undertaking than we have room for here. However, let's take a brief
look in any event at some of the more pressing errors of this type.
HSU Pavlov's "White 1"
Surely the most disastrous of all failed identifications, this one
leaves the author a bit speechless. Many good quality photos exist and
have been published of this machine. It is a clear-- unmistakable--
case of a straight, wooden winged Il-2. Despite this fact, we have seen
it represented on various kit box tops as an arrow,
even a metal winged arrow (!), and moreover finished in NKAP style
camouflage! The aircraft was photographed before arrows existed, which
should have ended that idea from the start. It was also photographed
before the Il-2 NKAP templates were released, and built well before
even that, and is clearly wearing a two-colour scheme, not three!
Honestly, the lack of understanding on display here is worrying. STRAIGHT WING.
"White 07" Za Leningrad, 566 ShAP
This aircraft has been depicted on decal sheets both as a straight wing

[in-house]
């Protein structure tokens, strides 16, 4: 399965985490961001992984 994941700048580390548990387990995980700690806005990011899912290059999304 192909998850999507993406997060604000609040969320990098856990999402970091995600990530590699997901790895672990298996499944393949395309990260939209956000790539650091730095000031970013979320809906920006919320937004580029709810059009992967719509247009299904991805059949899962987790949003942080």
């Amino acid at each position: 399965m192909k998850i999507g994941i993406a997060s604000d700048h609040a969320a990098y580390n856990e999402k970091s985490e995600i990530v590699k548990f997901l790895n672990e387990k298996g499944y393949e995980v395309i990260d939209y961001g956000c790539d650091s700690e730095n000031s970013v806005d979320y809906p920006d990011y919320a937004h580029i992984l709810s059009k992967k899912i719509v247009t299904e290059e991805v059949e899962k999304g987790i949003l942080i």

and arrow model. The long outboard pitot and flap arrangement are both
in view-- it is an ARROW WING.
"White 100" 7 GvShAP (possibly belonging to VB Eremalenko)
The TE of the inner and outer wing intersection is clearly in view with
a minimal angle difference.The flap can also be seen and agrees with
the aileron orientation. STRAIGHT WING.
"V" Aleksandr Suvorov of VT Aleksukhin, 617 ShAP
Aleksukhin was sadly killed in December 1943, before the appearance of the arrow model. STRAIGHT WING.
"White 94" of GM Parshin, 943 ShAP
This example is shown above, with explanation. STRAIGHT WING.
Hopefully these specific cases will serve as examples to those wishing
to identify IL-2 wings. Careful observation and bearing in mind the
basic geometries of the wings as described above should assist the
observer to work out the correct version in most photographs. Extreme
care should be exercised, as demonstrated here, when referring to any
existing profile artwork, illustration, modelling reference or other
related source as to the identity and type of any Il-2 aircraft. Inevitably
there will be some images where no determination is posible, but
certainly those examples should be very much in the minority.